By Joanne Reese
The noise of the freeway is but a whisper compared to the clamor inside. I make a sharp left into the cemetery. Trees line the winding road that lead to our secret spot. Finding shade underneath the giant evergreen promises perspective.
I nestle in. The air is cool and clean. Silence works like a salve and worries begin to flake away. One dissolves, then another, as I pour my heart on to the pages of my journal. The complicated knot I’ve been wrestling with begins to untangle as I open God’s Word.
I am surrounded by death, yet couldn’t feel more alive. Content with a reminder that I am in season of waiting as far as ministry goes, I realign my own ideas and plans with my Creator.
I’m startled by the slam of a car door. A woman approaches, dressed for the office. Keeping my eyes down, I choose to give her privacy. I feel her heaviness, the weight of what it really means to wait. She brushes the dirt from the headstone, using swift and steady strokes, as if to clear away the horrifying reality.
Blessed are the poor in spirit, for theirs is the kingdom of heaven.
Blessed are those who mourn, for they will be comforted.
Blessed are the meek, for they will inherit the earth.
I focus back on my own grief. So what can I do with the death of a dream? Being a busy wife and mother sometimes makes me feel like my writing has been placed ten feet under. I’ve been asked to wait – ten years. But what if waiting hurts too much?
Her heals hit the pavement, creating a startling rhythm. She steps with determination making her way back to the car, and my guess back to the office. I wonder who has been ripped out of her life. How does she cope with the pain?
As she drives away, I can identify with her coping mechanisms. She goes on. She gets up every morning, and she faces another day. She trudges through the ordinary, and waits to be reunited with her sanity and her heart. All the while, she wonders if she will ever be okay again.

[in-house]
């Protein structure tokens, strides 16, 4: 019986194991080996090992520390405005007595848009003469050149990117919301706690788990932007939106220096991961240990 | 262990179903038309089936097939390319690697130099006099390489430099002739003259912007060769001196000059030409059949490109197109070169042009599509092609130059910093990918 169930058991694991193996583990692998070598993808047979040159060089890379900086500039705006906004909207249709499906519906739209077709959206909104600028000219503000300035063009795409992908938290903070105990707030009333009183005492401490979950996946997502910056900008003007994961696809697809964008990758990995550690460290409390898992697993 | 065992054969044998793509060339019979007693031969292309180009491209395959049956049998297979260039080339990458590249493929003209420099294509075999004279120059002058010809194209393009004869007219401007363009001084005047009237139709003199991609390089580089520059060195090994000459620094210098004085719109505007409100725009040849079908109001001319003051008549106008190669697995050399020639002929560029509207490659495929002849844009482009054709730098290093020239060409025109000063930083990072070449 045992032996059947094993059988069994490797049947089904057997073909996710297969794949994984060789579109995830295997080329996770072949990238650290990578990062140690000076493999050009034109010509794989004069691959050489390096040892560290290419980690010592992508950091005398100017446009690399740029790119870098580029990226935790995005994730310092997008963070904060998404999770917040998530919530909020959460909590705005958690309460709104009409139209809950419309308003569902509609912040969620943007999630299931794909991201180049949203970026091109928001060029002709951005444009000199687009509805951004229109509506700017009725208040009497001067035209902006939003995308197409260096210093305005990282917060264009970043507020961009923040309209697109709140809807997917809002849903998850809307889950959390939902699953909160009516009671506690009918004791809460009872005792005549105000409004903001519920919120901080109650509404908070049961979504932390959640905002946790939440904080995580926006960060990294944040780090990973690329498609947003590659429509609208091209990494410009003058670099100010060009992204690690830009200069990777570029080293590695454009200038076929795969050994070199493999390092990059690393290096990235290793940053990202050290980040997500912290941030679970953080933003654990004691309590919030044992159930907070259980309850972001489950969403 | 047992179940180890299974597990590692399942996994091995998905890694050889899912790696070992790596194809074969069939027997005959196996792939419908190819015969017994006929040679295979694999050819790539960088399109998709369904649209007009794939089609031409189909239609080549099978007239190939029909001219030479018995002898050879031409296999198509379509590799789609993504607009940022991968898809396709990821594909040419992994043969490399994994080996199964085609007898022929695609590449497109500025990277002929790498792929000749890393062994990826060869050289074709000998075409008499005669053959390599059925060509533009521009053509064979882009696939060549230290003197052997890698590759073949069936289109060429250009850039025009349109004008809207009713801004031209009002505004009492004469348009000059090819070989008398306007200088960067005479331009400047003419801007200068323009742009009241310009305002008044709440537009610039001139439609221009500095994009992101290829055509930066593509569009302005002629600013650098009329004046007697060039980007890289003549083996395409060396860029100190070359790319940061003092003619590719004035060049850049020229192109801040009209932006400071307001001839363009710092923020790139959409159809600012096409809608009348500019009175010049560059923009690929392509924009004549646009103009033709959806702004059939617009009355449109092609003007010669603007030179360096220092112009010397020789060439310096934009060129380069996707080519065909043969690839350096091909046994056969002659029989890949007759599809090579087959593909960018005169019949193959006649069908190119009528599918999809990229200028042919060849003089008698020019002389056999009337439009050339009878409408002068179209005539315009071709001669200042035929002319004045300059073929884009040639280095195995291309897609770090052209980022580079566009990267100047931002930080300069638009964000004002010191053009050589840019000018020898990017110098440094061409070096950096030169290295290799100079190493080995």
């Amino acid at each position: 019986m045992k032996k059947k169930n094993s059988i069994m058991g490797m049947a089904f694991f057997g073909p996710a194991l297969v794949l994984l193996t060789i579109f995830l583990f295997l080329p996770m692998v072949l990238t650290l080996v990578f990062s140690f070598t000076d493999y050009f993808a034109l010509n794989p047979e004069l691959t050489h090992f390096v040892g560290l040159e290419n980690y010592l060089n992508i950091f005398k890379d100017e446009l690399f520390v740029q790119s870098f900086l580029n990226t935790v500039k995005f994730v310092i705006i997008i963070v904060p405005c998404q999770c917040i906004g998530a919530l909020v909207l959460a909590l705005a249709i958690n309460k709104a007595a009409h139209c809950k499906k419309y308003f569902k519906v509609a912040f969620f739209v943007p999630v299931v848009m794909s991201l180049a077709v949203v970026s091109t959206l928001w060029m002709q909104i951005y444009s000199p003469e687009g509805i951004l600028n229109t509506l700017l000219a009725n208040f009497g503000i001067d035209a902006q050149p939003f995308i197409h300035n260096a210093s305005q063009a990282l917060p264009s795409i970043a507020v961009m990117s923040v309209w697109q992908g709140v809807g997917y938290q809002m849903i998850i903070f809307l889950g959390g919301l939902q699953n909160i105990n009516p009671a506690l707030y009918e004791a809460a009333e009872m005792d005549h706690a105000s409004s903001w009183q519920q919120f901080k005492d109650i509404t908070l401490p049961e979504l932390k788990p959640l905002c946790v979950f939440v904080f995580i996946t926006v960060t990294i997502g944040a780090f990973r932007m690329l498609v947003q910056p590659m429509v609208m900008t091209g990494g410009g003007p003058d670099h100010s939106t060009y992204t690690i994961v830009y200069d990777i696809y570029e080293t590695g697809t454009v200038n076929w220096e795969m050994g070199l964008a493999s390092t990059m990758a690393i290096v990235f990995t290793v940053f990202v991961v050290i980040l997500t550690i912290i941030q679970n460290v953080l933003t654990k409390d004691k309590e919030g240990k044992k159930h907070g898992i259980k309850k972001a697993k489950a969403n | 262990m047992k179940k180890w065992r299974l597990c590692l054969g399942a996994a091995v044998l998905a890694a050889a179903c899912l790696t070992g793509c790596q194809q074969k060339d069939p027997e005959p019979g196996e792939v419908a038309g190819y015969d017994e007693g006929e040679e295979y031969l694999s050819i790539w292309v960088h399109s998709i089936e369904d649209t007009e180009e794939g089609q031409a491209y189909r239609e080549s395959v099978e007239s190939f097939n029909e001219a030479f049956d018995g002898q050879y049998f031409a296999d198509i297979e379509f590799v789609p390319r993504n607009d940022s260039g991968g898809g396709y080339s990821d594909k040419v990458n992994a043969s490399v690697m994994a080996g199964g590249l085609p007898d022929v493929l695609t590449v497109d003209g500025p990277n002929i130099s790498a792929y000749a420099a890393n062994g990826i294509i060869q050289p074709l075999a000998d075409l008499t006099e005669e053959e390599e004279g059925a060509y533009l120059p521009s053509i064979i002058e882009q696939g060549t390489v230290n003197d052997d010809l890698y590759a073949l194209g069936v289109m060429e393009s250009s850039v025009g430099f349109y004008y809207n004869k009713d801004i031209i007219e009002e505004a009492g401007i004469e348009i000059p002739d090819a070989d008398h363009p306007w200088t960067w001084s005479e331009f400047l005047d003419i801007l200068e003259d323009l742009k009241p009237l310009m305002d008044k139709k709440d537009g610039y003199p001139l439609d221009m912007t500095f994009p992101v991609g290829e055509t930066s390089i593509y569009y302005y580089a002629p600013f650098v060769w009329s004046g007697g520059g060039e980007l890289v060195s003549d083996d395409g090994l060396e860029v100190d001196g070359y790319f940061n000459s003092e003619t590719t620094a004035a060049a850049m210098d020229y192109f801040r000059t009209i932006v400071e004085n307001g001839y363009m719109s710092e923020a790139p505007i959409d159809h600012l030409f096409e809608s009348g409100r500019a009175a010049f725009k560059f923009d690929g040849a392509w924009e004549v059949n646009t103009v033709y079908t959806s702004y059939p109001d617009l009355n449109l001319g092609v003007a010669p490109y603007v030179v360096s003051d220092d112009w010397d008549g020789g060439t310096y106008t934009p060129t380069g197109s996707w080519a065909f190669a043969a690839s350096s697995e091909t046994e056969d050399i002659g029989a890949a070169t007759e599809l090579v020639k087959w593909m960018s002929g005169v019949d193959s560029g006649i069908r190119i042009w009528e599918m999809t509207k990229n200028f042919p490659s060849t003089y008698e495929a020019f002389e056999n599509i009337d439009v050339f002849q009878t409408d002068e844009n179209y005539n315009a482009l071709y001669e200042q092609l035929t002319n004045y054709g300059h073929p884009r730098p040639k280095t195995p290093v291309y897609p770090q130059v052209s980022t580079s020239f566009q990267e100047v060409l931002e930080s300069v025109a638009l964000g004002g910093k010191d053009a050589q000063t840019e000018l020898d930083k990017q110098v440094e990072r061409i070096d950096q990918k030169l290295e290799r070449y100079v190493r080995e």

Waiting on God can sometimes feel unbearable. Nevertheless, like the cry of a bird perched on an evergreen in the middle of a cemetery, hope truly can rise above confusion and pain.
God dwells in the chaos of life and in the silence of death, but can only be heard when our hearts are still. Finding peace amidst the pain sometimes means facing all of the things we are terrified of. We go on, muddling through commonplace, trusting that each attempt at swiping away the darkness will carry us unharmed, to the place where real dreams are made.
There is a time for everything, and a season for every activity under heaven: a time to be born and a time to die, a time to plant and a time to uproot, a time to kill and a time to heal, a time to tear down and a time to build, a time to weep and a time to laugh, a time to mourn and a time to dance, a time to scatter stones and a time to gather them, a time to embrace and a time to refrain, a time to search and a time to give up, a time to keep and a time to throw away, a time to tear and a time to mend, a time to be silent and a time to speak, a time to love and a time to hate, a time for war and a time for peace. Ecclesiastes 3:1-8
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Joanne Reese discovered her love for writing in the pages of her journal. Venturing beyond personal muse, Joanne has been published with a local on-line magazine called www.myturlock.com. She has composed several articles for her church's newsletter and has created Bible study curriculum for home groups. She has also contributed to www.avirtuouswoman.org.
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